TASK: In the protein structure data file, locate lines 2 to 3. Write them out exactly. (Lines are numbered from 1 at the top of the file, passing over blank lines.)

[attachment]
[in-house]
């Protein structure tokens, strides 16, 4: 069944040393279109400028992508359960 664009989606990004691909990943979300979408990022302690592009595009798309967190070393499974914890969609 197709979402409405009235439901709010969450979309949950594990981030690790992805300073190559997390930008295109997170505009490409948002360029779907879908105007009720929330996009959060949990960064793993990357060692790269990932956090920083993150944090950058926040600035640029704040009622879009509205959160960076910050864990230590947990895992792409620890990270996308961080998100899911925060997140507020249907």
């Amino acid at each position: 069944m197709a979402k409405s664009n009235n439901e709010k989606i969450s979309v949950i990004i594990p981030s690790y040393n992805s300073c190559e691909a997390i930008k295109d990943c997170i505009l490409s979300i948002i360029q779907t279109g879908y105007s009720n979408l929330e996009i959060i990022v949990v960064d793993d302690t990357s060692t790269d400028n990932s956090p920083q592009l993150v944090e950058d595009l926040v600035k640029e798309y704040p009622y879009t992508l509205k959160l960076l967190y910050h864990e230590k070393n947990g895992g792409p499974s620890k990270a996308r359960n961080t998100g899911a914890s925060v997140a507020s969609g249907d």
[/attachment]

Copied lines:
């Protein structure tokens, strides 16, 4: 069944040393279109400028992508359960 664009989606990004691909990943979300979408990022302690592009595009798309967190070393499974914890969609 197709979402409405009235439901709010969450979309949950594990981030690790992805300073190559997390930008295109997170505009490409948002360029779907879908105007009720929330996009959060949990960064793993990357060692790269990932956090920083993150944090950058926040600035640029704040009622879009509205959160960076910050864990230590947990895992792409620890990270996308961080998100899911925060997140507020249907």
């Amino acid at each position: 069944m197709a979402k409405s664009n009235n439901e709010k989606i969450s979309v949950i990004i594990p981030s690790y040393n992805s300073c190559e691909a997390i930008k295109d990943c997170i505009l490409s979300i948002i360029q779907t279109g879908y105007s009720n979408l929330e996009i959060i990022v949990v960064d793993d302690t990357s060692t790269d400028n990932s956090p920083q592009l993150v944090e950058d595009l926040v600035k640029e798309y704040p009622y879009t992508l509205k959160l960076l967190y910050h864990e230590k070393n947990g895992g792409p499974s620890k990270a996308r359960n961080t998100g899911a914890s925060v997140a507020s969609g249907d």